Kansas State Professor Analyzes Harry Potter Phenomenon

Harry Potter, star of J.K. Rowling's best-selling books and the soon-to-open movie, isn't just for kids. For Philip Nel of Kansas State University, he's also the subject of serious study.

Nel, assistant professor of English, is the author of the new book J.K. Rowling's Harry Potter Novels: A Reader's Guide, released last month by Continuum International Publishing Group Inc. of New York.

Part of the publisher's Continuum Contemporaries series on contemporary fiction, Nel's book explores the language and marketing of one of the most popular series of novels in decades.

One key to the success of the books about the young English orphan and his training in sorcery may have been the simple decision by Rowling's publishers to identify her by her initials instead of her full name, Jaonne Rowling.

Nel reveals that the publishers believed the feminine name would undermine the appeal of the first book — Harry Potter and the Sorcerer's Stone — to young boys.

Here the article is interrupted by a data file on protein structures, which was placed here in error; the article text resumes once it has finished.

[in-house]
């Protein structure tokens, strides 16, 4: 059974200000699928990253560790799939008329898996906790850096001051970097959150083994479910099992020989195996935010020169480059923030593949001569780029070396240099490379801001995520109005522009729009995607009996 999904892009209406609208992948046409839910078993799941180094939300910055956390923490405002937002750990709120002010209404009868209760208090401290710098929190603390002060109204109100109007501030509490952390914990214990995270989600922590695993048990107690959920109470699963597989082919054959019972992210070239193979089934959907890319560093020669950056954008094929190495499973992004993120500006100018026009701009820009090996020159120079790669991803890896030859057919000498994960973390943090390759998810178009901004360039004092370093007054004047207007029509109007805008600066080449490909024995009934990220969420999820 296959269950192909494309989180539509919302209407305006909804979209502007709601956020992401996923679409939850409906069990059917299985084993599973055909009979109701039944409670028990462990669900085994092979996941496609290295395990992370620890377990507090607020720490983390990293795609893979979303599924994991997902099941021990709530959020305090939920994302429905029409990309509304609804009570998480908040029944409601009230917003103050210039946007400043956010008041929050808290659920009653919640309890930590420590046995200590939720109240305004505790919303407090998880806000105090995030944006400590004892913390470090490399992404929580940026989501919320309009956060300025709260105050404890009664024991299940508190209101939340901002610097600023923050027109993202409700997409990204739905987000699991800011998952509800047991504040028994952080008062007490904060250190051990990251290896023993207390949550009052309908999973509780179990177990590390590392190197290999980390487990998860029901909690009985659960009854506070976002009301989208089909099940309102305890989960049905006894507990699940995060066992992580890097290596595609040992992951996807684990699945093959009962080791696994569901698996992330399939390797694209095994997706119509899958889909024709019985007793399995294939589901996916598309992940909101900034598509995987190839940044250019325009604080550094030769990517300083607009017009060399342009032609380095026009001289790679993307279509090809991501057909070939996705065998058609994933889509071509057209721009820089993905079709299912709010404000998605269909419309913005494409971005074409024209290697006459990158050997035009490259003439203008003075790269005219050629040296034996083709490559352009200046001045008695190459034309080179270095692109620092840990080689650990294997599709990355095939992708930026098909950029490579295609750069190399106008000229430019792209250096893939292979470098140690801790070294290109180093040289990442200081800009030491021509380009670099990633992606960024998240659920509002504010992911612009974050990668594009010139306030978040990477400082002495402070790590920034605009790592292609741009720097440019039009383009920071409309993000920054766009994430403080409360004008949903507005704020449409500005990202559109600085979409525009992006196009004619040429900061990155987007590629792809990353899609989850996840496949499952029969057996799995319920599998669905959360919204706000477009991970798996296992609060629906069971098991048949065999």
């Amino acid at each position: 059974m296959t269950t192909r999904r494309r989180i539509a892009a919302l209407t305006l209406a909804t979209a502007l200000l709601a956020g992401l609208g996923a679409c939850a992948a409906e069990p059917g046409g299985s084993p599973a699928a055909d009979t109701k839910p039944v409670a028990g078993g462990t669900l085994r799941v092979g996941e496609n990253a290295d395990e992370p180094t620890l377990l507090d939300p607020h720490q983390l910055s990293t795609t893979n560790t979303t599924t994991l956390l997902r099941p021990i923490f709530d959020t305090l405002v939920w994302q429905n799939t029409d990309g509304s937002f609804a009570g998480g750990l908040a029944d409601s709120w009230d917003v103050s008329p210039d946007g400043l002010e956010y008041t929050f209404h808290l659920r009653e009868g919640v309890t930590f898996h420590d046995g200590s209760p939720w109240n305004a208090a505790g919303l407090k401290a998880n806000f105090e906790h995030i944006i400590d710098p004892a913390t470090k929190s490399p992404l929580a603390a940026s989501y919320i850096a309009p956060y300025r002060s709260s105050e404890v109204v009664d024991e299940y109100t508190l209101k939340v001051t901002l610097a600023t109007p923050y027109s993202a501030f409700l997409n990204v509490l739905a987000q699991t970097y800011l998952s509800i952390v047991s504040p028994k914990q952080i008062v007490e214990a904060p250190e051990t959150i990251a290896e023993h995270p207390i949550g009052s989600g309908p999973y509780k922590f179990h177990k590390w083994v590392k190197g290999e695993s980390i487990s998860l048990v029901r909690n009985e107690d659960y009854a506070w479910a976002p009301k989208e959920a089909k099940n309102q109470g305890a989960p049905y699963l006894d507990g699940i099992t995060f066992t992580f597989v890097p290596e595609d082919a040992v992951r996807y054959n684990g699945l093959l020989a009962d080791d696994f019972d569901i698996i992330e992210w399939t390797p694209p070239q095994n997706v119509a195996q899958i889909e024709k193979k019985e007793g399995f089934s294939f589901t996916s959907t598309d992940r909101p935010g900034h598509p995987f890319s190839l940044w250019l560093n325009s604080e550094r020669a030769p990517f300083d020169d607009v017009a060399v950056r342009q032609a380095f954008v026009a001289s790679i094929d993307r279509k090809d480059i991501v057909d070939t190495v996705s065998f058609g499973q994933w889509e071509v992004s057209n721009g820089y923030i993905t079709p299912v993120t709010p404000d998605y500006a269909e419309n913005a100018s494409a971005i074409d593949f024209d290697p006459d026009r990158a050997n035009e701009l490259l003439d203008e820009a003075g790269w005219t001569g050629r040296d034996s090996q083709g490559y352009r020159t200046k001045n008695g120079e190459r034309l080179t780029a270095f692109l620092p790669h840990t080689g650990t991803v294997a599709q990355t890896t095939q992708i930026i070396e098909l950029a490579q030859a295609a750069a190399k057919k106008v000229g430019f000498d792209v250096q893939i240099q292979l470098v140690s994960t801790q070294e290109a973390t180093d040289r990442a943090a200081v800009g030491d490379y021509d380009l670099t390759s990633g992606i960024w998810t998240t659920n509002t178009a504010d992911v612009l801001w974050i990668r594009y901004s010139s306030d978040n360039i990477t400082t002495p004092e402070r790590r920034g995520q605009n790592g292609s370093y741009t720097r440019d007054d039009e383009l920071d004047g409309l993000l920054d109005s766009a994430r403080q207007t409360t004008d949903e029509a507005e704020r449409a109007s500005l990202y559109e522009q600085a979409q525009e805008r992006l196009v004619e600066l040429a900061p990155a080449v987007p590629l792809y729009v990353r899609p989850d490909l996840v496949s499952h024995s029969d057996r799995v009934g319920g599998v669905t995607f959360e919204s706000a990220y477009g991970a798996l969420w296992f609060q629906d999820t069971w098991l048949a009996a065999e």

"The gender of the author did not remain secret for long, however," Nel wrote. The book rose to the top of the British best-seller lists, and within a few months of its 1997 publication the author appeared on television.

Nel's guide also looks beyond marketing at the literary quality of the books.

"Readers appreciate Rowling's ability to tell a good story," he said. "She's really an efficient writer, giving enough detail to provide a vivid picture, but not too much. The pace stays quick.

"And beneath the surface there are references to other works of literature and lots of literary allusions. Clearly, there are many layers to these novels, just as much fun as the plots themselves."

Nel's specific interest in the Harry Potter phenomenon is directly tied to his professional interest in children's literature in general, he said.

"That's my job, to teach and write about children's literature," he said. "As far as Harry Potter goes, they're fun books, and just because they're entertaining, people don't always think of them as good literature, but they are."

Nel wasn't through with Harry Potter when he completed the reader's guide. On Tuesday, he delivered a public lecture at Kansas State titled "You say 'jelly,' I say Jell-O'? Harry Potter and the Transformation of Language." And next semester he will teach a course in children's literature called "Harry Potter's Library," focusing on works by other writers for young readers as well.